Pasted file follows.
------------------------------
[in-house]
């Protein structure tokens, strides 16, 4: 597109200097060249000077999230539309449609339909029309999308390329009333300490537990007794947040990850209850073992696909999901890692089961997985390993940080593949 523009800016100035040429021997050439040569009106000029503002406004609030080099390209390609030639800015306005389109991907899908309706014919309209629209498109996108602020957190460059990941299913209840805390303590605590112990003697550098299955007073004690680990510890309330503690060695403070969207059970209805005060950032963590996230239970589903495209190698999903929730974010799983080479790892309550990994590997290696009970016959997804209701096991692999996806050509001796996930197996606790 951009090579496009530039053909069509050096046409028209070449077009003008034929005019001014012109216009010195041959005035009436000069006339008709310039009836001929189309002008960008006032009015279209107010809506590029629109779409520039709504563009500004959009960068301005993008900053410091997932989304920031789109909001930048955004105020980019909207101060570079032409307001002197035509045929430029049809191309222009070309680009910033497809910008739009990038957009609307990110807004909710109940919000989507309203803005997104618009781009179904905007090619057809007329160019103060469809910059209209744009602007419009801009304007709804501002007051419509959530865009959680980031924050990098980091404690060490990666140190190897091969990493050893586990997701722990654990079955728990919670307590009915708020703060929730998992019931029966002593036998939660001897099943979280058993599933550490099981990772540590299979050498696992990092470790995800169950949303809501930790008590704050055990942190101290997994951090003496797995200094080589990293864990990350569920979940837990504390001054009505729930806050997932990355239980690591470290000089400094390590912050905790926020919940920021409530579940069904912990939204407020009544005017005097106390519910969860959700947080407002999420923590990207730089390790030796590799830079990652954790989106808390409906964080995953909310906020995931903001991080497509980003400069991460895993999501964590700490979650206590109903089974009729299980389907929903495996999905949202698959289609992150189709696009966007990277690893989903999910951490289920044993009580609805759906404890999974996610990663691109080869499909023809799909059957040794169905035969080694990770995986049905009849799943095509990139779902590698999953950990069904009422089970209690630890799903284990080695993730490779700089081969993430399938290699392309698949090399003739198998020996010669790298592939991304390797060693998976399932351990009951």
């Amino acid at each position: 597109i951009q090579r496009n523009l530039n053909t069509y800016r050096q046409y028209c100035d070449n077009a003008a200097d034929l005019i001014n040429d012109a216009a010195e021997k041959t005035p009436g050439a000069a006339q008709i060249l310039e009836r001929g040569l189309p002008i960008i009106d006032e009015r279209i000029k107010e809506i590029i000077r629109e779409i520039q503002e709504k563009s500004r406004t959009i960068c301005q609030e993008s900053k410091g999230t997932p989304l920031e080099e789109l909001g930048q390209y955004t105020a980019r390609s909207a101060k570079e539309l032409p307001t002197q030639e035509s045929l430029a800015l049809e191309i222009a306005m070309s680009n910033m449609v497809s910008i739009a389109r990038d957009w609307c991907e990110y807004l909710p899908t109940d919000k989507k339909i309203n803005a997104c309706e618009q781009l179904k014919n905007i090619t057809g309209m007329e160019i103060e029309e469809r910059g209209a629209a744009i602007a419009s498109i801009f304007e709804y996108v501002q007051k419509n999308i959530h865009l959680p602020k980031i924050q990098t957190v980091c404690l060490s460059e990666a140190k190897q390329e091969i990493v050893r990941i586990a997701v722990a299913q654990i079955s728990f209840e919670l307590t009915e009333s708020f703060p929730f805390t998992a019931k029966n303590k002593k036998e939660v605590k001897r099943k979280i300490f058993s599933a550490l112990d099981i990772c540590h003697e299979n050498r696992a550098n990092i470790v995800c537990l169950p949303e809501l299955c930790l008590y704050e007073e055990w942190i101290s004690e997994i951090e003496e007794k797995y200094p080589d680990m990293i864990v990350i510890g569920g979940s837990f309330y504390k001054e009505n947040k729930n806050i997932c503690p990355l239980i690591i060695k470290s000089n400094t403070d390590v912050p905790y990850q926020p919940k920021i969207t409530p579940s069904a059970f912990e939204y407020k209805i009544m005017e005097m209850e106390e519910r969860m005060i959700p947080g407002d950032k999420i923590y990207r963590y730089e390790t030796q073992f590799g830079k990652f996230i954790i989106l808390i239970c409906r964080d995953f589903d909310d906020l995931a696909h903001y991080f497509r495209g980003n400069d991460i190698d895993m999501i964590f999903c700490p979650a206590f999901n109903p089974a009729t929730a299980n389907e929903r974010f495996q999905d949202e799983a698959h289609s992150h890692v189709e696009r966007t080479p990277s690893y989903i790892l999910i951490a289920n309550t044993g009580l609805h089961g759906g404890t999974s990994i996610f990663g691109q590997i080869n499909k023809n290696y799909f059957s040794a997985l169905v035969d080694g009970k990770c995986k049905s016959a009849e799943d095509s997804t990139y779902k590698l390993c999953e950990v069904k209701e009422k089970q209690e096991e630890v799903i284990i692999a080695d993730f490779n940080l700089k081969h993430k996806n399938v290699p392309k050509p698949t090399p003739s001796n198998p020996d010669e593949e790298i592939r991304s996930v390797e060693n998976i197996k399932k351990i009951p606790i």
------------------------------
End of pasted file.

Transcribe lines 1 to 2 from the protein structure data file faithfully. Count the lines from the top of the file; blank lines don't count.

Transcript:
[in-house]
């Protein structure tokens, strides 16, 4: 597109200097060249000077999230539309449609339909029309999308390329009333300490537990007794947040990850209850073992696909999901890692089961997985390993940080593949 523009800016100035040429021997050439040569009106000029503002406004609030080099390209390609030639800015306005389109991907899908309706014919309209629209498109996108602020957190460059990941299913209840805390303590605590112990003697550098299955007073004690680990510890309330503690060695403070969207059970209805005060950032963590996230239970589903495209190698999903929730974010799983080479790892309550990994590997290696009970016959997804209701096991692999996806050509001796996930197996606790 951009090579496009530039053909069509050096046409028209070449077009003008034929005019001014012109216009010195041959005035009436000069006339008709310039009836001929189309002008960008006032009015279209107010809506590029629109779409520039709504563009500004959009960068301005993008900053410091997932989304920031789109909001930048955004105020980019909207101060570079032409307001002197035509045929430029049809191309222009070309680009910033497809910008739009990038957009609307990110807004909710109940919000989507309203803005997104618009781009179904905007090619057809007329160019103060469809910059209209744009602007419009801009304007709804501002007051419509959530865009959680980031924050990098980091404690060490990666140190190897091969990493050893586990997701722990654990079955728990919670307590009915708020703060929730998992019931029966002593036998939660001897099943979280058993599933550490099981990772540590299979050498696992990092470790995800169950949303809501930790008590704050055990942190101290997994951090003496797995200094080589990293864990990350569920979940837990504390001054009505729930806050997932990355239980690591470290000089400094390590912050905790926020919940920021409530579940069904912990939204407020009544005017005097106390519910969860959700947080407002999420923590990207730089390790030796590799830079990652954790989106808390409906964080995953909310906020995931903001991080497509980003400069991460895993999501964590700490979650206590109903089974009729299980389907929903495996999905949202698959289609992150189709696009966007990277690893989903999910951490289920044993009580609805759906404890999974996610990663691109080869499909023809799909059957040794169905035969080694990770995986049905009849799943095509990139779902590698999953950990069904009422089970209690630890799903284990080695993730490779700089081969993430399938290699392309698949090399003739198998020996010669790298592939991304390797060693998976399932351990009951």